The Pros and cons of Front Crawl swimming drills
Updated: Mar 30, 2020
The pros and cons of swimming drills
When looking to perfect the skill of swimming Front Crawl we tend to jump at the chance of using a plethora of swimming drills in the hope they will deliver on their incessantly reinforced promises. This can often be without consideration of their benefits or appropriateness in accordance to the stage of our technical ability. On occasions the drill itself may even prompt the onset of a technically poor habit.
With this in mind, I hope to highlight some of the considerations we should make before using some of the main drills, and in turn, increase the awareness of their main purpose and any possible restrictions they may evoke.
Hand Paddles - An effective item to use when looking to emphasise strength of pull in the underwater phase of Front Crawl. It can also heighten awareness of technique and positioning for the catch phase and remaining pull.
Considerations - Again, encourage a gradual build up of distance covered when using hand paddles. Due to the increased surface area of your hand while wearing them, you're able to obtain a greater leverage with more strength applied for each stroke. Over use without good technique can encourage greater risk of shoulder injuries. It can also lead to the stroke feeling ineffective when you come around to removing them, which in turn could potentially knock your confidence regarding your stroke output.
Catch Up - A drill used to help establish and manage stroke timing as well as to emphasise distance per stroke. By having to wait with one arm out stretched in front until the other completes its pull, it forces a strong pull to ensure enough power and momentum is achieved between strokes.
Considerations - Due to the prolonged wait between strokes it may disrupt the flow and rhythm as well as alter the frequency of breathing, both of which can feel uncomfortable and unnatural. As most swimmers will aim to place one hand on top of the other, this drill may also encourage an entry point that's goes across the centre line when returning to full stroke. A way of avoiding this can be to still perform the catch up timing but to instead place hands alongside each other in line with the shoulders.
Shoulder Touch - Incorporating a shoulder touch into each recovery phase is effective in encouraging a high elbow recovery, ensuring an efficient route back to the starting point of the pull. This is performed by aiming to touch the shoulder with the hand as it passes by over water. It isn't essential the shoulder actually is touched, instead just attempt to get as close as possible.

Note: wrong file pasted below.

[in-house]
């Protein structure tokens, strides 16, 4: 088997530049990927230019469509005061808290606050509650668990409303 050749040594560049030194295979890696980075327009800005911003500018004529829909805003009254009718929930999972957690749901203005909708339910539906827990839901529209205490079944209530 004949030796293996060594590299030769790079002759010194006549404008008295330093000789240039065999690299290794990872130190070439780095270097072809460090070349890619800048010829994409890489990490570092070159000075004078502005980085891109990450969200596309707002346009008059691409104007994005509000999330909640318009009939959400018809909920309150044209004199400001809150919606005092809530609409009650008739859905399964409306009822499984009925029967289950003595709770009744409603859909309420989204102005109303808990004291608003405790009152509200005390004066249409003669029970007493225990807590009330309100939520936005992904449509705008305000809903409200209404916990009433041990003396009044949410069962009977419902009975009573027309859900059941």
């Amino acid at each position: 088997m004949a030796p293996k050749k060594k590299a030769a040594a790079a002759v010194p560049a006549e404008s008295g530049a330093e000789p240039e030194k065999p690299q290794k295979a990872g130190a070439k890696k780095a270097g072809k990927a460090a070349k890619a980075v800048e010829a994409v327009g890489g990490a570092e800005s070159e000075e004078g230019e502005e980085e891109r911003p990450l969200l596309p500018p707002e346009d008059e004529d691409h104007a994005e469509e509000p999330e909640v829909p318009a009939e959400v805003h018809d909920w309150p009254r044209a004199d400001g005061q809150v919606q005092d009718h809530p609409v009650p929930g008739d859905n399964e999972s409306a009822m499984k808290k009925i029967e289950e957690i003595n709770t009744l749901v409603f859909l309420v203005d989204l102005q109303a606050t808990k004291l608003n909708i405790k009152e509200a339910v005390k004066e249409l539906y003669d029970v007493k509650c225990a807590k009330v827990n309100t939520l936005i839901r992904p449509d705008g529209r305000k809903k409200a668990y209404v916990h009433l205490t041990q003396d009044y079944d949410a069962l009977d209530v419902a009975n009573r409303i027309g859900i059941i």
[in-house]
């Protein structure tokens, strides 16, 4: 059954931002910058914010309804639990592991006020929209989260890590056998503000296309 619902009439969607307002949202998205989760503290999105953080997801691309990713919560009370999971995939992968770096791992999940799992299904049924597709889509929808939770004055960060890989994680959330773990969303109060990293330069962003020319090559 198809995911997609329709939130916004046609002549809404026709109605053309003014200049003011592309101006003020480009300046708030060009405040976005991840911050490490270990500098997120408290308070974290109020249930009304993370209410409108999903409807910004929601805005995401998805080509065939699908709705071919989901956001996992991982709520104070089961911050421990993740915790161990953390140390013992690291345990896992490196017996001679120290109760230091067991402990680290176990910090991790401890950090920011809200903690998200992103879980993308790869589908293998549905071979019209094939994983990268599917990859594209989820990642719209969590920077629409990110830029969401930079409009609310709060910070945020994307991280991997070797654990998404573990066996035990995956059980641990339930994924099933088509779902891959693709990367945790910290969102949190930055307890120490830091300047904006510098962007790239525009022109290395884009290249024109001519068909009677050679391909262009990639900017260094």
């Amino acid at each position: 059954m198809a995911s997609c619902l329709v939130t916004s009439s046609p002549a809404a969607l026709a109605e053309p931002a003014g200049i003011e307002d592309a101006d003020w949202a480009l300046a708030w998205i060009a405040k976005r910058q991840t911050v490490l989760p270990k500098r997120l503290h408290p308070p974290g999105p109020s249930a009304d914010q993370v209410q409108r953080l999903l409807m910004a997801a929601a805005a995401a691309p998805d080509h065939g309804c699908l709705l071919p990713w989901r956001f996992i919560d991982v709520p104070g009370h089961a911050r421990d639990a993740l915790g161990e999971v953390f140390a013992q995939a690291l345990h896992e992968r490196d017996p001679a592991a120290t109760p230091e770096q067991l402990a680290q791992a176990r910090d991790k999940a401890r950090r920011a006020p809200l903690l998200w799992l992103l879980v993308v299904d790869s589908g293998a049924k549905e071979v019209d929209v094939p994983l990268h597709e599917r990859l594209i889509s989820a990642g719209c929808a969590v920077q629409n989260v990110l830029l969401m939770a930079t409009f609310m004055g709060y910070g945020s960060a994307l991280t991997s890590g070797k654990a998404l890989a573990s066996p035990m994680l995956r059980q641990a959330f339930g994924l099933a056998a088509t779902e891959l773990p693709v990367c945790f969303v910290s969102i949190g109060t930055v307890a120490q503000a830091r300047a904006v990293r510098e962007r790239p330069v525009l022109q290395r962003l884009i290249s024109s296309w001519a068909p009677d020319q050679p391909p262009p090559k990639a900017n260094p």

Considerations - Some swimmers can rush into using this drill without firstly ensuring there is enough reach and roll of the body within their Front Crawl technique. Aiming to touch the shoulder without adequate body rotation can create unnecessary stress on the shoulder joint which can then lead to discomfort / prolonged injury. This drill can also lead to shortening of the underwater phase of the pull. It is easier to achieve high elbow recovery when you don't complete the pull all the way back to the thighs (as you should), instead exiting the water too early when the hand is by the hips, missing out on a powerful section in the final phase of the pull.
Arms only (using pull buoy) - Where a float (pull buoy) is held in between the legs often by the thighs. Designed to allow you to focus solely on the arms as well as give extra lower body buoyancy to those struggling to lift their legs.
Considerations - If the core isn’t being used and engaged as it should be, it can feel as though the buoyancy of the pull buoy will over turn you. This in itself can help to create a greater core awareness but be sure it doesn't create over rotation while doing so. Sometimes swimmers tense and straighten their legs in holding the buoy in place which can cause the legs to lower in the water, defeating the objective of using it in the first place.
Hypoxic swimming - Swimming while restricting the presence of oxygen. Often performed by limiting breathing to a lengthened quantity of strokes. For example breathe every 8 or 6 strokes as opposed to the mainly used 2 or 3. The benefits amounting to that similar to altitude training whereby you're encouraging intensity while depriving oxygen, hence increasing the body's affinity to using oxygen. When returning to more frequent breathing, swimmers enjoy the benefits of what can feel like an over abundance of available oxygen resulting in an ability to swim faster, further or both.
Considerations - Slowly increase the stroke delay with your breathing over time. Increase the total amount of lengths swam hypoxic a little in each session. Trying to restrict breathing for too long too soon can encourage an increase in stroke rate for the sake of rushing the next breath, detracting from distance per stroke and swimming efficiency. Exercising while restricting oxygen can also be dangerous, so be sure to incorporate regular rest intervals when using this.
Using swimming drills is often an encouraged and positive step toward improving effectiveness and efficiency in swimming. Remember it is always worth seeking professional coaching help if you are ever unsure of which drill to use and when you should begin using it. Providing we are consistently rehearsing a movement pattern that helps to increase propulsion while reducing effort and drag, we can generally assume it will be worthwhile in helping us to become better swimmers.
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